Over the next few weeks, I want to dive into the way some of the New Testament writers shared their faith to teach people what a relationship with God through Jesus is like. First, take a look at this youTube short…it’s titled, “The Gospel in a Nutshell.” It’s an example of one of those elevator speeches. If you haven’t heard of those, I’ll explain that in a minute.

Don’t worry, my mom already chastised me for recording that while driving. I did do all the editing after I got home though.

If you search youtube for the words gospel in a nutshell that pops up as the 7th result on the second page of the search. So number 17… It has had six views and two likes. If you search gospel in a nutshell about 259,000 results. I did find pretty good video called “How to share the Gospel in 5 minutes” by John Benzinger. ( In 15 months, his video has had almost 5,200 view and 196 likes. But how effective do you think either of these methods actually are?

I would say, not very effective.

Statistics say that personal evangelism, one-on-one conversations, are the best and most effective way to share your faith in Jesus Christ as your Savior. If we truly believe that the scriptures are written by God through men, if we truly believe that through faith in Jesus is the only way to get right with God, if we truly believe that the world already stands condemned before God and anyone who chooses not to believe in Jesus as their Savior is going to spend eternity in hell, if we truly believe that a fulfilling, purposeful, contented, joyful, loving life can only be found in a relationship with our heavenly Father the Creator on all things through forgiveness and the righteousness of his Son, Jesus, in the power of His indwelling Holy Spirit; shouldn’t we want every single person on the planet to have that kind of life as well. Do we really think about every person we come in contact with is potentially going to spend an eternity in hell if they don’t first hear and then believe the Gospel?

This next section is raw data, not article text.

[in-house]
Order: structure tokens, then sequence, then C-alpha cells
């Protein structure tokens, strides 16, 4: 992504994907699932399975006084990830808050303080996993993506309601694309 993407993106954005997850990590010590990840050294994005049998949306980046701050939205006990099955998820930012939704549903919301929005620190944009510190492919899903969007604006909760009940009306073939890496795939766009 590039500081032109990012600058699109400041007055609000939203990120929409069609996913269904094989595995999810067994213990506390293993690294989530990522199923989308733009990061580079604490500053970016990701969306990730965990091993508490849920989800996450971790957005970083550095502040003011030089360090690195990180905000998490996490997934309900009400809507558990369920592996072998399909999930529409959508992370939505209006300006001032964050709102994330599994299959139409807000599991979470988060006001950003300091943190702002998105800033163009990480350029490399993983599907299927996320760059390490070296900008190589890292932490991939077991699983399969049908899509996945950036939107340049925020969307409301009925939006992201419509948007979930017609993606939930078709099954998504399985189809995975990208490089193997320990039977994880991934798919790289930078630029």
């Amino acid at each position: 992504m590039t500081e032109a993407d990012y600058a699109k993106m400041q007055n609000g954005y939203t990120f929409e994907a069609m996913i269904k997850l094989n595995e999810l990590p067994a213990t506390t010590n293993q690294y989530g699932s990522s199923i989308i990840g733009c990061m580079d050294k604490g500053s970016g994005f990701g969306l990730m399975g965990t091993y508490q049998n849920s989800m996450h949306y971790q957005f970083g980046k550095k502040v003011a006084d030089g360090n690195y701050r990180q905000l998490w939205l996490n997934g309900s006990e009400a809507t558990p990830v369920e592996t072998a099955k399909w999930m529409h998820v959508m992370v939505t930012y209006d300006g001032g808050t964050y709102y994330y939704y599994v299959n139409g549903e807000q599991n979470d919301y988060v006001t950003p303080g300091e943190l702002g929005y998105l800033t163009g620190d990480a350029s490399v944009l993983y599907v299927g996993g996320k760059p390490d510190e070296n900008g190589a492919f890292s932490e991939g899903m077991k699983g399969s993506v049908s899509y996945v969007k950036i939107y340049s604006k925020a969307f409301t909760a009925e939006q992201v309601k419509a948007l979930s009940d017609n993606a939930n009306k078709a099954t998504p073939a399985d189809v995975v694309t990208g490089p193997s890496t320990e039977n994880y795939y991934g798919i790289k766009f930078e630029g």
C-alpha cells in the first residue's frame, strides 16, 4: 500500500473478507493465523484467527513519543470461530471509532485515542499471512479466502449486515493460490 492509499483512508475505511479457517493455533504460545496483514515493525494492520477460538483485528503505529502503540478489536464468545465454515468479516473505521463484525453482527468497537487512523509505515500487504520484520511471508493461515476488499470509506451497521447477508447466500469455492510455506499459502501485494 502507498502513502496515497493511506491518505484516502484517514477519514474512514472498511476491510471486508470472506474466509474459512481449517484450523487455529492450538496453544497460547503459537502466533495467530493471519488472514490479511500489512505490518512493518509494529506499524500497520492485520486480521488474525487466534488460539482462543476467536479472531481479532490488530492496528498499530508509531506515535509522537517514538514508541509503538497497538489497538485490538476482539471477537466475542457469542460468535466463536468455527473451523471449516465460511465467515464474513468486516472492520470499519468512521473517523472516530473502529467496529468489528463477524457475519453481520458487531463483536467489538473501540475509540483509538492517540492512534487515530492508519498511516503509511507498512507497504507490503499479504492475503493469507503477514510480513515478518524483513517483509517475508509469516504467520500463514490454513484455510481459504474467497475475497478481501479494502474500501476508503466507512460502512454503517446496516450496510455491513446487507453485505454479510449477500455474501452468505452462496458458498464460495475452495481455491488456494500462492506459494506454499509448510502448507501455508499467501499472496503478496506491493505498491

There are dozens upon dozens of resources that teach people how to share their faith. Hundreds and hundreds of messages have been preached on the subject. If you Google, “what is the gospel?” there are over 233,000,000 million results. So, what excuses do we have for not sharing our faith?

Last Saturday, at the Biblically Bold men’s conference, Pastor Fred from Faith Covenant, shared his top six reasons he thinks people don’t share the Gospel. I agree with these, but I really think it all boils down to the last one.

6.      We just don’t want to…

5.      It is not toward the top of our priority list.

4.      We think somehow we’ll screw it up and blow it.

3.      We think we are not qualified to share the Gospel.

2.      We don’t have any experience and have never practiced.

1.      It all boils down to fear!

There is a resource out on the welcome desk from the Billy Graham Evangelistic Association on Simply sharing Jesus. But I want you to know, it all starts our own personal experience of growth in our knowledge and love of God. If we are not living out our faith, any testimony we give is ruined by our own hypocrisy. Fortunately, we have the mercy, grace, forgiveness, and righteousness of Jesus covering us and Holy Spirit’s indwelling power helping us. When we live out loud in the love of God and show that love to each and every individual we meet following the three greatest commandments, Love God, Love People, Love One Another. Then our personal relationships with others will give us a one-on-one platform for sharing our faith.